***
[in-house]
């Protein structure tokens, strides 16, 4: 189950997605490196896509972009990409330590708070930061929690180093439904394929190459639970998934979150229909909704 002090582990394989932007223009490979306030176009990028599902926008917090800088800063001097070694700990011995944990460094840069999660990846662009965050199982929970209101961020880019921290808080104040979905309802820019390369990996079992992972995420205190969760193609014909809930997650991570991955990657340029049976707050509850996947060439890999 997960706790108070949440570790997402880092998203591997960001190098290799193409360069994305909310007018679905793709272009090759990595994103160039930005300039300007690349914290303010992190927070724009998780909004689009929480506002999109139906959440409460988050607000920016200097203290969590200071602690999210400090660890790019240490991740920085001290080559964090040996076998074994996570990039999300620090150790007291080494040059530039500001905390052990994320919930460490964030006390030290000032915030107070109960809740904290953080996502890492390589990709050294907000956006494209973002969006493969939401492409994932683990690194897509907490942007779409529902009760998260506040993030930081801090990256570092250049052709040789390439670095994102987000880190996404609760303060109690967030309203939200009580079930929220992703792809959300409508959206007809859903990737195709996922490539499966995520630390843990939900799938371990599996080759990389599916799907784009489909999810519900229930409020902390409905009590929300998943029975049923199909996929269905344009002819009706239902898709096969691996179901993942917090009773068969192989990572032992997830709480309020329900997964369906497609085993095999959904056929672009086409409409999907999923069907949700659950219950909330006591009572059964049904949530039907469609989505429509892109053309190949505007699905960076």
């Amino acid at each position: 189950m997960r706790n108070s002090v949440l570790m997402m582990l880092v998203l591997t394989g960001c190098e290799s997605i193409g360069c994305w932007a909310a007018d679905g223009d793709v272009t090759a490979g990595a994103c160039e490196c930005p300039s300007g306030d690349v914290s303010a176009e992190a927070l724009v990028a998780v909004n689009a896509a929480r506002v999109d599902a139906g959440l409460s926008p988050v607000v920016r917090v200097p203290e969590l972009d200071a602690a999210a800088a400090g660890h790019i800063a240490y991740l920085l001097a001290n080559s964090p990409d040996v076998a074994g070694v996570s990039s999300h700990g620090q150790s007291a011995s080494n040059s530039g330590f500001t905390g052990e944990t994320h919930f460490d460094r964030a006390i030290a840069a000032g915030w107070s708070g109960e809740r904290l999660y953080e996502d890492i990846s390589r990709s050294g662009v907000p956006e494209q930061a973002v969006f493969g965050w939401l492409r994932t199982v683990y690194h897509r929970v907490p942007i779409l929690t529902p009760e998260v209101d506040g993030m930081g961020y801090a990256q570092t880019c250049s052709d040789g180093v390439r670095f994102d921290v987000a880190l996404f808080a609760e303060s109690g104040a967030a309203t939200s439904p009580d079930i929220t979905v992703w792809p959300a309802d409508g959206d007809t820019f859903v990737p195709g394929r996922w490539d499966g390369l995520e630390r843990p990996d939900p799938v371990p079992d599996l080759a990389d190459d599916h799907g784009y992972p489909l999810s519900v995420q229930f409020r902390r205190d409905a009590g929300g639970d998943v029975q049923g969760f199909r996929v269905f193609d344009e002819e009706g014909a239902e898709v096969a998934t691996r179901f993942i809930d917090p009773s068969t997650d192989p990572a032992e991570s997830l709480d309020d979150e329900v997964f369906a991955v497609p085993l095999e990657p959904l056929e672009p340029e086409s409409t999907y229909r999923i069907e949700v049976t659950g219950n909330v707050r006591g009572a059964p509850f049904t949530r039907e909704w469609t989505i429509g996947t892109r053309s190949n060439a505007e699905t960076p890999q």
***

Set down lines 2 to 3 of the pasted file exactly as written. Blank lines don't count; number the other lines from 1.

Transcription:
């Protein structure tokens, strides 16, 4: 189950997605490196896509972009990409330590708070930061929690180093439904394929190459639970998934979150229909909704 002090582990394989932007223009490979306030176009990028599902926008917090800088800063001097070694700990011995944990460094840069999660990846662009965050199982929970209101961020880019921290808080104040979905309802820019390369990996079992992972995420205190969760193609014909809930997650991570991955990657340029049976707050509850996947060439890999 997960706790108070949440570790997402880092998203591997960001190098290799193409360069994305909310007018679905793709272009090759990595994103160039930005300039300007690349914290303010992190927070724009998780909004689009929480506002999109139906959440409460988050607000920016200097203290969590200071602690999210400090660890790019240490991740920085001290080559964090040996076998074994996570990039999300620090150790007291080494040059530039500001905390052990994320919930460490964030006390030290000032915030107070109960809740904290953080996502890492390589990709050294907000956006494209973002969006493969939401492409994932683990690194897509907490942007779409529902009760998260506040993030930081801090990256570092250049052709040789390439670095994102987000880190996404609760303060109690967030309203939200009580079930929220992703792809959300409508959206007809859903990737195709996922490539499966995520630390843990939900799938371990599996080759990389599916799907784009489909999810519900229930409020902390409905009590929300998943029975049923199909996929269905344009002819009706239902898709096969691996179901993942917090009773068969192989990572032992997830709480309020329900997964369906497609085993095999959904056929672009086409409409999907999923069907949700659950219950909330006591009572059964049904949530039907469609989505429509892109053309190949505007699905960076």
């Amino acid at each position: 189950m997960r706790n108070s002090v949440l570790m997402m582990l880092v998203l591997t394989g960001c190098e290799s997605i193409g360069c994305w932007a909310a007018d679905g223009d793709v272009t090759a490979g990595a994103c160039e490196c930005p300039s300007g306030d690349v914290s303010a176009e992190a927070l724009v990028a998780v909004n689009a896509a929480r506002v999109d599902a139906g959440l409460s926008p988050v607000v920016r917090v200097p203290e969590l972009d200071a602690a999210a800088a400090g660890h790019i800063a240490y991740l920085l001097a001290n080559s964090p990409d040996v076998a074994g070694v996570s990039s999300h700990g620090q150790s007291a011995s080494n040059s530039g330590f500001t905390g052990e944990t994320h919930f460490d460094r964030a006390i030290a840069a000032g915030w107070s708070g109960e809740r904290l999660y953080e996502d890492i990846s390589r990709s050294g662009v907000p956006e494209q930061a973002v969006f493969g965050w939401l492409r994932t199982v683990y690194h897509r929970v907490p942007i779409l929690t529902p009760e998260v209101d506040g993030m930081g961020y801090a990256q570092t880019c250049s052709d040789g180093v390439r670095f994102d921290v987000a880190l996404f808080a609760e303060s109690g104040a967030a309203t939200s439904p009580d079930i929220t979905v992703w792809p959300a309802d409508g959206d007809t820019f859903v990737p195709g394929r996922w490539d499966g390369l995520e630390r843990p990996d939900p799938v371990p079992d599996l080759a990389d190459d599916h799907g784009y992972p489909l999810s519900v995420q229930f409020r902390r205190d409905a009590g929300g639970d998943v029975q049923g969760f199909r996929v269905f193609d344009e002819e009706g014909a239902e898709v096969a998934t691996r179901f993942i809930d917090p009773s068969t997650d192989p990572a032992e991570s997830l709480d309020d979150e329900v997964f369906a991955v497609p085993l095999e990657p959904l056929e672009p340029e086409s409409t999907y229909r999923i069907e949700v049976t659950g219950n909330v707050r006591g009572a059964p509850f049904t949530r039907e909704w469609t989505i429509g996947t892109r053309s190949n060439a505007e699905t960076p890999q």